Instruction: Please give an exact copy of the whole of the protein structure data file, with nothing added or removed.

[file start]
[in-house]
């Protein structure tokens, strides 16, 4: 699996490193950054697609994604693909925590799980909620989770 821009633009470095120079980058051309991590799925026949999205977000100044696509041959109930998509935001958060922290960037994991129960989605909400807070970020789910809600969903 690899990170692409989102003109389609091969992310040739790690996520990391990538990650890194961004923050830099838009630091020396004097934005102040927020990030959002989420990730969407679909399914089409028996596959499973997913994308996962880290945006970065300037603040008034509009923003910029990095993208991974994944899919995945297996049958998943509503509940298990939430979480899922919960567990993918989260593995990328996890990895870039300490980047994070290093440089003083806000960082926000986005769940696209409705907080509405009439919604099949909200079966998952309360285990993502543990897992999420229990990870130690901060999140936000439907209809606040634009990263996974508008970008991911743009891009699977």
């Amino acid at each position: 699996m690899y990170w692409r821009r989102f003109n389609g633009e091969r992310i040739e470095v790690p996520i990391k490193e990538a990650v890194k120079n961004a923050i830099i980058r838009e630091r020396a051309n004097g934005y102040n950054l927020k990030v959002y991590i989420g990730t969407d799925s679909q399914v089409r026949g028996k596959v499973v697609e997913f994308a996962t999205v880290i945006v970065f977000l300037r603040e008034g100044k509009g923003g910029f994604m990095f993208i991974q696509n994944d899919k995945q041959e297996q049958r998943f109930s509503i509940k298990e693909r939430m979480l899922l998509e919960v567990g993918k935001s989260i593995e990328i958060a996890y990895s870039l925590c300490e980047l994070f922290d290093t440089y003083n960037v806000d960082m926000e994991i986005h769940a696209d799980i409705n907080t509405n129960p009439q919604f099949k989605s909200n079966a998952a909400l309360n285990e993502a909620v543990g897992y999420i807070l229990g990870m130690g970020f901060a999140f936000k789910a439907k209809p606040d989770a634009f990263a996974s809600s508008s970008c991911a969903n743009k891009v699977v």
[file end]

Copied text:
[in-house]
């Protein structure tokens, strides 16, 4: 699996490193950054697609994604693909925590799980909620989770 821009633009470095120079980058051309991590799925026949999205977000100044696509041959109930998509935001958060922290960037994991129960989605909400807070970020789910809600969903 690899990170692409989102003109389609091969992310040739790690996520990391990538990650890194961004923050830099838009630091020396004097934005102040927020990030959002989420990730969407679909399914089409028996596959499973997913994308996962880290945006970065300037603040008034509009923003910029990095993208991974994944899919995945297996049958998943509503509940298990939430979480899922919960567990993918989260593995990328996890990895870039300490980047994070290093440089003083806000960082926000986005769940696209409705907080509405009439919604099949909200079966998952309360285990993502543990897992999420229990990870130690901060999140936000439907209809606040634009990263996974508008970008991911743009891009699977």
């Amino acid at each position: 699996m690899y990170w692409r821009r989102f003109n389609g633009e091969r992310i040739e470095v790690p996520i990391k490193e990538a990650v890194k120079n961004a923050i830099i980058r838009e630091r020396a051309n004097g934005y102040n950054l927020k990030v959002y991590i989420g990730t969407d799925s679909q399914v089409r026949g028996k596959v499973v697609e997913f994308a996962t999205v880290i945006v970065f977000l300037r603040e008034g100044k509009g923003g910029f994604m990095f993208i991974q696509n994944d899919k995945q041959e297996q049958r998943f109930s509503i509940k298990e693909r939430m979480l899922l998509e919960v567990g993918k935001s989260i593995e990328i958060a996890y990895s870039l925590c300490e980047l994070f922290d290093t440089y003083n960037v806000d960082m926000e994991i986005h769940a696209d799980i409705n907080t509405n129960p009439q919604f099949k989605s909200n079966a998952a909400l309360n285990e993502a909620v543990g897992y999420i807070l229990g990870m130690g970020f901060a999140f936000k789910a439907k209809p606040d989770a634009f990263a996974s809600s508008s970008c991911a969903n743009k891009v699977v």